Pathological Gambling


Gambling involves placing a stake on an event that is at least partially determined by chance with the aim of winning something else of value. This includes betting on a sporting event, buying lottery tickets, scratchcards or even playing bingo. There are and have always been professional gamblers who make a living from gambling, both ethically and dishonestly. There is also a long history of legal prohibition of gambling, either for moral or religious reasons, to preserve public order or to prevent people wasting time and energy on unproductive activities.

Pathological gambling (PG) is a maladaptive pattern of gambling behaviors that causes serious psychological or financial problems. The risk of developing PG increases with age and is higher for men than for women. It usually starts during adolescence or young adulthood and persists over time. The vast majority of PG cases are not diagnosed and treated, perhaps because there is no single clinical definition or because the nature of PG makes it difficult to measure.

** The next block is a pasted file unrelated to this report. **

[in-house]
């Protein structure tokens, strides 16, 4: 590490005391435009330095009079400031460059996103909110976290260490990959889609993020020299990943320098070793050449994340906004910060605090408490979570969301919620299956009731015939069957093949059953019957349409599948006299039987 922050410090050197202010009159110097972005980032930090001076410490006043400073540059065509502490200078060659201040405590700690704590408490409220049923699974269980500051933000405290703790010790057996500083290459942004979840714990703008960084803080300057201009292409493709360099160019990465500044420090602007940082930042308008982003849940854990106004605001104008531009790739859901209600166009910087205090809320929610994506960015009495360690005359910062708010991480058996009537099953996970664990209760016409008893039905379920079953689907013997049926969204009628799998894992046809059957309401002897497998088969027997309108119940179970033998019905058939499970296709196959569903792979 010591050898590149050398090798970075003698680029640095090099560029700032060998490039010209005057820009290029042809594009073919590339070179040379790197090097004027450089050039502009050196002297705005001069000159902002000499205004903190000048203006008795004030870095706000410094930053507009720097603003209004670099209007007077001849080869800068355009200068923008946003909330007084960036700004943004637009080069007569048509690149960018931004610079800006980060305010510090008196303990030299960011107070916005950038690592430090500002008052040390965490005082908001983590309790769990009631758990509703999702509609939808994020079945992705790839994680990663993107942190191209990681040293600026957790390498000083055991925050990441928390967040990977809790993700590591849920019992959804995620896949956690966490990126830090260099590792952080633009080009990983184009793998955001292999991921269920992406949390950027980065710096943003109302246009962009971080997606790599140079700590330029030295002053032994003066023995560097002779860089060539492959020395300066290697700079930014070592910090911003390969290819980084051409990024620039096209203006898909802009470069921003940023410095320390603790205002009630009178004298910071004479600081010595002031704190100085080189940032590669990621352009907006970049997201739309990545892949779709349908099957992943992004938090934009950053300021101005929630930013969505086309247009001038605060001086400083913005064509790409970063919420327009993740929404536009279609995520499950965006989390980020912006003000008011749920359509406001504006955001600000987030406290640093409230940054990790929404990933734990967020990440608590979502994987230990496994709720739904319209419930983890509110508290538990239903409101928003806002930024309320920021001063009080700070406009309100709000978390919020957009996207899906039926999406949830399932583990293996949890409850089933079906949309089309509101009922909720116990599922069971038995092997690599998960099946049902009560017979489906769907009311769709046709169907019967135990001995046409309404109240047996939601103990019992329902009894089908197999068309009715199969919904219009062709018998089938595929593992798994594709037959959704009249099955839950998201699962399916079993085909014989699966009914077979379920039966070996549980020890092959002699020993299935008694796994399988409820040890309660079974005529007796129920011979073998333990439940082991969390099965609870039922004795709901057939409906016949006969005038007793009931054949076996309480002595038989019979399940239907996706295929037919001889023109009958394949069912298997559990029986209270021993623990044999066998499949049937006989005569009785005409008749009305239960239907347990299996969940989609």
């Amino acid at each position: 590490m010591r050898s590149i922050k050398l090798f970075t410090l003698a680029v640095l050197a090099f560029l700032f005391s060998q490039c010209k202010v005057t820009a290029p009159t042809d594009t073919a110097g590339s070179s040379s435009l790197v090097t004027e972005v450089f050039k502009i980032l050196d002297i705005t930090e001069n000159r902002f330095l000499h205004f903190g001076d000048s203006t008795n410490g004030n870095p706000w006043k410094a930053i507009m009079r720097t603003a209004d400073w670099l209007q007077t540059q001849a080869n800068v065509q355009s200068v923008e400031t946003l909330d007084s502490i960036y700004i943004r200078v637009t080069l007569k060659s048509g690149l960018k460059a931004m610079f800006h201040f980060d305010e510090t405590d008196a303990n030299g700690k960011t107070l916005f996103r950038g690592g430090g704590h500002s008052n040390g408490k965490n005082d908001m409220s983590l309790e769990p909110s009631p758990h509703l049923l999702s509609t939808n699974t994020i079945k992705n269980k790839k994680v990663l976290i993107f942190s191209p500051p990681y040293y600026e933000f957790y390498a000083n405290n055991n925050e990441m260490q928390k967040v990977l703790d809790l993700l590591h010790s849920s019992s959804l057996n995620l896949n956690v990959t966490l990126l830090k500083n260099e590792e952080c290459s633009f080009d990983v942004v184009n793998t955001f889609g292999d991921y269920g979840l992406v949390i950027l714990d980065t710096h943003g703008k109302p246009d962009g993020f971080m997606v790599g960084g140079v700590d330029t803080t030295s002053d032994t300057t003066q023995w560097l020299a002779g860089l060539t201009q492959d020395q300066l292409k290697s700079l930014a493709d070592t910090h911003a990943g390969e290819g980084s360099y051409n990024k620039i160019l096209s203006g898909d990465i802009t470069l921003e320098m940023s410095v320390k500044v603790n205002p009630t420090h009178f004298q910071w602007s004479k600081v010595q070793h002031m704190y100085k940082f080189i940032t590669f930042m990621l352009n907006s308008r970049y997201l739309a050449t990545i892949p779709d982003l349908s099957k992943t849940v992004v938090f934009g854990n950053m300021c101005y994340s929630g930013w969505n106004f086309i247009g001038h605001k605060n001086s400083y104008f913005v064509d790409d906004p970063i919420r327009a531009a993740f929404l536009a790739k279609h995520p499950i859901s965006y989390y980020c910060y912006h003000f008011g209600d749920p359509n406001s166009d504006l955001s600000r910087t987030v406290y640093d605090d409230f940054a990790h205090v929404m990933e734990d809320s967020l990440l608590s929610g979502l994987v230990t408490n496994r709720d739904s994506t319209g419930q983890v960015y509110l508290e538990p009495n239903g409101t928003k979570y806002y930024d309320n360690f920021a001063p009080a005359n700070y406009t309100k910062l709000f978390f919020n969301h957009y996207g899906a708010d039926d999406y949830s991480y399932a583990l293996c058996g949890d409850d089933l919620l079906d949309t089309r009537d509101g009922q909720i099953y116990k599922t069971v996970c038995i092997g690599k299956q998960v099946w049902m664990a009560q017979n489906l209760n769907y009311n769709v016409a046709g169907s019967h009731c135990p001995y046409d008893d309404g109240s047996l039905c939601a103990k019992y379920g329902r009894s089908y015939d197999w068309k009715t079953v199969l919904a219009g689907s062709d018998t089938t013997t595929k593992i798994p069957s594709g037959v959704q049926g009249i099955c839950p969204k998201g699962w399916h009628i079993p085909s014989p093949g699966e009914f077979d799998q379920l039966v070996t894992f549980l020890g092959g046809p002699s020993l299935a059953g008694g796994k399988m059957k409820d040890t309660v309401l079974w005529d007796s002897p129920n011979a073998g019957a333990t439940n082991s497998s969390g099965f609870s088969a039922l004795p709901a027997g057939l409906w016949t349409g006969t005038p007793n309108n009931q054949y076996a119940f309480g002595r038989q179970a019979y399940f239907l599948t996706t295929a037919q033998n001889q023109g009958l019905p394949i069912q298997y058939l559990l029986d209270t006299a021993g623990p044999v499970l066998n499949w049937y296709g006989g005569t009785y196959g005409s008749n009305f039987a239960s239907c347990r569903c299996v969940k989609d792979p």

Whether a person is a gambler or not, they may experience harm from gambling and should seek help. If you’re dealing with someone whose gambling has become out of control, it’s important to set boundaries in managing their money. If they’re still unable to quit, there are inpatient and residential treatment and rehab programs that can provide round-the-clock support. It is also important to seek help for any underlying mood disorders that could be contributing to or making worse the problem gambling behaviours.